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Kentucky Heritage Council / State Historic Preservation Office
Three projects awarded Kentucky African American Heritage Commission Lincoln Preservation Grants

Press Release Date:  Wednesday, March 05, 2008  
Contact Information:  Diane Comer
(502) 564-7005 Ext. 120
diane.comer@ky.gov
 


FRANKFORT, Ky. – Three Kentucky African American Heritage Commission Lincoln Preservation Grants have been awarded to projects that highlight African American heritage in relation to President Abraham Lincoln.  These include an original play centered on Lincoln's authorship of the Emancipation Proclamation, a museum exhibit focusing on Logan County General Stephen Burbridge, and an investigation seeking to identify and preserve the burial site of an African American regiment ambushed near Simpsonville during the Civil War.

 

Administered in partnership with the Kentucky Heritage Council / State Historic Preservation Office, the grant program was open to state and local governments and non-profit organizations operating within the Commonwealth, for African American-related Lincoln sites or projects that would preserve and add to our knowledge of Kentucky African Americans up to 1900. 

 

"The African American experience in the time of Abraham Lincoln is a complex and fascinating chapter in Kentucky and United States history, and we are pleased that these grants can help tell a small part of the larger story," said Dr. J. Blaine Hudson, chair of the Kentucky African American Heritage Commission and dean of the University of Louisville College of Arts and Sciences.

 

The Kentucky Abraham Lincoln Bicentennial Commission allocated $20,000 in state funds for the grant program.  Approved projects and recipients are:

 

De-Mystifying Abraham Lincoln and His Emancipation Proclamation – $10,000 to the University of Louisville African American Theatre Program to create and produce an original play.  The theatre program has commissioned Carlyle Brown to write the play for its 2008-2009 season at UofL, under the working title Abraham Lincoln and Uncle Tom in the White House.  A mini-conference with the playwright and national scholars will also be presented when the play debuts in February 2009.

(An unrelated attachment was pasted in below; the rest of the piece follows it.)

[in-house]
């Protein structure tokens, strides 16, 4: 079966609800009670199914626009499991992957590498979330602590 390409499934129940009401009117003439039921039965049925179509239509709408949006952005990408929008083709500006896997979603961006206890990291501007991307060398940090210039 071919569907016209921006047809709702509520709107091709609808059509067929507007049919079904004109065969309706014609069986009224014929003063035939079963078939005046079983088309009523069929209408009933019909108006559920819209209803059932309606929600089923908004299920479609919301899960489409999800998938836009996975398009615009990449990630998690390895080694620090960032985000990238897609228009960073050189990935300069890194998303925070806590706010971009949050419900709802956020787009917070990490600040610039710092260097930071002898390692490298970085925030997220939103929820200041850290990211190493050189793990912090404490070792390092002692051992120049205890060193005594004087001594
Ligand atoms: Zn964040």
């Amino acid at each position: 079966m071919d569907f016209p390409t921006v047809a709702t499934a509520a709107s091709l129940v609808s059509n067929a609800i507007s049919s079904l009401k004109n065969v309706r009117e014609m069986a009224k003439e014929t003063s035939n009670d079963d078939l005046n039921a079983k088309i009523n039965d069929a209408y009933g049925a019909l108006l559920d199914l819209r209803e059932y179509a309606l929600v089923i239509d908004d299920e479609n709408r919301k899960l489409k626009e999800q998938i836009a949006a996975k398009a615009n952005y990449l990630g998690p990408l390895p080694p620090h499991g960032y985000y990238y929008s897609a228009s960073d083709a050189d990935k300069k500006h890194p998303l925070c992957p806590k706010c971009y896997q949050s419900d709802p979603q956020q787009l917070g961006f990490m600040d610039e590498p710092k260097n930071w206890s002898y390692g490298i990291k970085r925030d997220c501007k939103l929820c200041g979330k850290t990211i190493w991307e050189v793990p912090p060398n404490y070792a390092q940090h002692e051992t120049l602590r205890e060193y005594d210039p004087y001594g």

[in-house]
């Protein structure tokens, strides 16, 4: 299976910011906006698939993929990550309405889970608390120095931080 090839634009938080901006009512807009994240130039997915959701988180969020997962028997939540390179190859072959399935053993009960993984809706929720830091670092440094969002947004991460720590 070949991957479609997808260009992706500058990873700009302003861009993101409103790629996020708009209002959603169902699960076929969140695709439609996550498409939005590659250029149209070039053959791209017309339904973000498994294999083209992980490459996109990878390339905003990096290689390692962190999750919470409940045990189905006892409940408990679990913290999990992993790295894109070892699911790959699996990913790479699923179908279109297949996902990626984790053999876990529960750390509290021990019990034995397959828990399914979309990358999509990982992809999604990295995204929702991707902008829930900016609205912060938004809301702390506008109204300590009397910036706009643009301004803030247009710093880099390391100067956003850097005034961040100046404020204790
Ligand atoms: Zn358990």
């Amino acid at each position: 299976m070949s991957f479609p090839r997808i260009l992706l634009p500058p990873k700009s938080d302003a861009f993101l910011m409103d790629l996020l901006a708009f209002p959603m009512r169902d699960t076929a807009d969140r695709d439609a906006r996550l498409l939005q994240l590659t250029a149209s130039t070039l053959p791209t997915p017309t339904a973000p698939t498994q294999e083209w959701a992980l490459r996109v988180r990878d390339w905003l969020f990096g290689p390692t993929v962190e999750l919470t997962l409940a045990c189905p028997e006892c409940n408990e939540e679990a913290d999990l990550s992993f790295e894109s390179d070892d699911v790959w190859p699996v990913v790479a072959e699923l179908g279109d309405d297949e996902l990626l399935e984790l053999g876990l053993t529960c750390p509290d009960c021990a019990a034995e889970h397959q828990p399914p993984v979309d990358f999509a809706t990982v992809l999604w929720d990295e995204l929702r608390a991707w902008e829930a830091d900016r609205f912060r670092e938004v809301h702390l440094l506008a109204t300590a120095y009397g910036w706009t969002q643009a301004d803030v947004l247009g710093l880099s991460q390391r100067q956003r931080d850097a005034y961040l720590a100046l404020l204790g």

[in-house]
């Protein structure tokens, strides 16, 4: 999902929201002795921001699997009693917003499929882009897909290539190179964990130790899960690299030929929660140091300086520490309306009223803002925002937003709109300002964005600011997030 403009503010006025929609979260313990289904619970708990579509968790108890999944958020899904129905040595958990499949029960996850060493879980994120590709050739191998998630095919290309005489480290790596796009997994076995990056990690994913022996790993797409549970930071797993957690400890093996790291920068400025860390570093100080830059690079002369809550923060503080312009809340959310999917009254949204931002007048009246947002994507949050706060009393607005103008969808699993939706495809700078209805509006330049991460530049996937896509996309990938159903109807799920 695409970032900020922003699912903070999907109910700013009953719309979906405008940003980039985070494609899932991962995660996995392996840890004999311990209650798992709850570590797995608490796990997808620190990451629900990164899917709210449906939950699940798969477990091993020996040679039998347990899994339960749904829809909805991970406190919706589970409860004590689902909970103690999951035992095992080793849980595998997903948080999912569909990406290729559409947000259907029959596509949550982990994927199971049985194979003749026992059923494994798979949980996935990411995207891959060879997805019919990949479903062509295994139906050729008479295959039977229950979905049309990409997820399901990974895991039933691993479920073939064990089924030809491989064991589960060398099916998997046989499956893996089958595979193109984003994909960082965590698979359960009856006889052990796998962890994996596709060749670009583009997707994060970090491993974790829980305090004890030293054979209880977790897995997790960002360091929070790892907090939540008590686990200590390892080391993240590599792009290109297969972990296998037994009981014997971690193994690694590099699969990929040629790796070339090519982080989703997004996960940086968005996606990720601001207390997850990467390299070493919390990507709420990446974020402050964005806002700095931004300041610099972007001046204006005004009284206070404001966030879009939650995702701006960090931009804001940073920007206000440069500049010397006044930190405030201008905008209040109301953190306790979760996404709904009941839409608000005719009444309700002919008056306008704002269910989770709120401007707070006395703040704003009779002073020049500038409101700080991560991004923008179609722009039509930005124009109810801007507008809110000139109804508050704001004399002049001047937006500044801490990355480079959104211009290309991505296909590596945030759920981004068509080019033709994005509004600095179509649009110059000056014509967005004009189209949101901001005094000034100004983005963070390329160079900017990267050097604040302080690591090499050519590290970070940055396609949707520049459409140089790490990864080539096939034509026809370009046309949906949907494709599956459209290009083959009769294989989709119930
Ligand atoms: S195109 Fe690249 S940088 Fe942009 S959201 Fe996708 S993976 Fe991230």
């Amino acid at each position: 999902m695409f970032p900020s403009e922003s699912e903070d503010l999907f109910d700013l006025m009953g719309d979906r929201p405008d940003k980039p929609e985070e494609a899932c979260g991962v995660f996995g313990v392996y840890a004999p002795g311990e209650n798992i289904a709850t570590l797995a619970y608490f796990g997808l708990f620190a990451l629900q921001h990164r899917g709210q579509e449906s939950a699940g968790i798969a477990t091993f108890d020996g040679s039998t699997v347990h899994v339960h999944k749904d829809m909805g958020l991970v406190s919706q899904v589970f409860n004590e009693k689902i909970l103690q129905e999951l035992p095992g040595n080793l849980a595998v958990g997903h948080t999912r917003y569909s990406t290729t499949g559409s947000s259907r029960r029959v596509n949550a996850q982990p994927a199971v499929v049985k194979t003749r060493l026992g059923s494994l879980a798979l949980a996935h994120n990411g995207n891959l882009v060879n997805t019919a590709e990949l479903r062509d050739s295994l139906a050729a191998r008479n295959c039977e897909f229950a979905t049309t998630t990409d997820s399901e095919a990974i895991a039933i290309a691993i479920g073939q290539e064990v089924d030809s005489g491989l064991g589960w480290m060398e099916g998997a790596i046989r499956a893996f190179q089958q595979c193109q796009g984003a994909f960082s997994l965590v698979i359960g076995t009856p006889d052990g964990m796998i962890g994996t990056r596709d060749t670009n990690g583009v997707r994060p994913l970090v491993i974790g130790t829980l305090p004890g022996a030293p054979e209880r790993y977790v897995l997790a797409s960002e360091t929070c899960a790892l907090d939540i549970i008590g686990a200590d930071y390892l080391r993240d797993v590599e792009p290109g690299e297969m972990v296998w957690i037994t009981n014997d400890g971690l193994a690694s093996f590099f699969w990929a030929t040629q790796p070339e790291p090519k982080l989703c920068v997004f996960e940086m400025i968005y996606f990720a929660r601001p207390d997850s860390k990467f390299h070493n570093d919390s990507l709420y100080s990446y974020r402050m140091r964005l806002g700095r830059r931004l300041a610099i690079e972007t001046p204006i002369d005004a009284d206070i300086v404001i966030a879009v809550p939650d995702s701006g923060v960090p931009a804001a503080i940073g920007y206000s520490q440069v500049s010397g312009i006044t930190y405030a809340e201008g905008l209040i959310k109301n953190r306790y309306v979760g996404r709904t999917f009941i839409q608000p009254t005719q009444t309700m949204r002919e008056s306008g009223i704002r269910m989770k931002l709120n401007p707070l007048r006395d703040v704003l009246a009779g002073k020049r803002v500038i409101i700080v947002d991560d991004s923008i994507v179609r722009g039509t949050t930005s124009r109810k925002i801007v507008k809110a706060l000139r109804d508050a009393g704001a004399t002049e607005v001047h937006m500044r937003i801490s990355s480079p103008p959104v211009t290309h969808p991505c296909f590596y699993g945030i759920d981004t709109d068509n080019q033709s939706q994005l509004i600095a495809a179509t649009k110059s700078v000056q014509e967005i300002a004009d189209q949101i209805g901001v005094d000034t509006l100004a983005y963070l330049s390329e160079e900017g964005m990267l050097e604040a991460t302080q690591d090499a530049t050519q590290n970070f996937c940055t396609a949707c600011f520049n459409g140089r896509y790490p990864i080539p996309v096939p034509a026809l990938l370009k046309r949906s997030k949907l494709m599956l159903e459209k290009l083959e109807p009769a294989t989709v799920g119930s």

General Burbridge's Slaves and Soldiers: Lincoln's Legacy in Logan County – $5,000 to Historic Russellville, Inc., for an exhibit focusing on Logan County General Stephen Burbridge, who ordered that freed blacks be enlisted in the U.S. Colored Cavalry.  The exhibit will be researched and prepared for public display at the West Kentucky African American Heritage Center in Russellville.  A traveling exhibit will also be produced.

 

Memorialize and Preserve the Site of the "Simpsonville Slaughter" – $5,000 to the Shelby County Historical Society to utilize ground-penetrating radar to identify, rehabilitate and preserve the mass grave and burial site associated with the ambush of Company "E" of the 5th U.S. Colored Cavalry near Simpsonville in 1865.  This would be in preparation for nominating the site to the National Register of Historic Places.

 

Grant applicants were required to demonstrate a minimum match of 20% of requested grant funds, either cash or in-kind contributions or a combination of both.  Funded projects must be completed on or before February 12, 2010. 

 

For more information about the Kentucky African American Heritage Commission, visit the Kentucky Heritage Council Web site, www.heritage.ky.gov.

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Administered through the Kentucky Heritage Council / State Historic Preservation Office, an agency of the Kentucky Commerce Cabinet, the Kentucky African American Heritage Commission works to identify and promote awareness of significant African American influences upon the history and culture of Kentucky and to support and encourage the preservation of Kentucky African American heritage and historic sites.

 

The Kentucky Heritage Council is responsible for the identification, protection and preservation of historic and cultural resources throughout the Commonwealth, in partnership with other state and federal agencies, local communities and interested citizens.  This mission is integral to making communities more livable and has a far-ranging impact on issues as diverse as economic development, jobs creation, affordable housing, tourism, community revitalization, environmental conservation and quality of life.  www.heritage.ky.gov

 

 



 

Last Updated 3/5/2008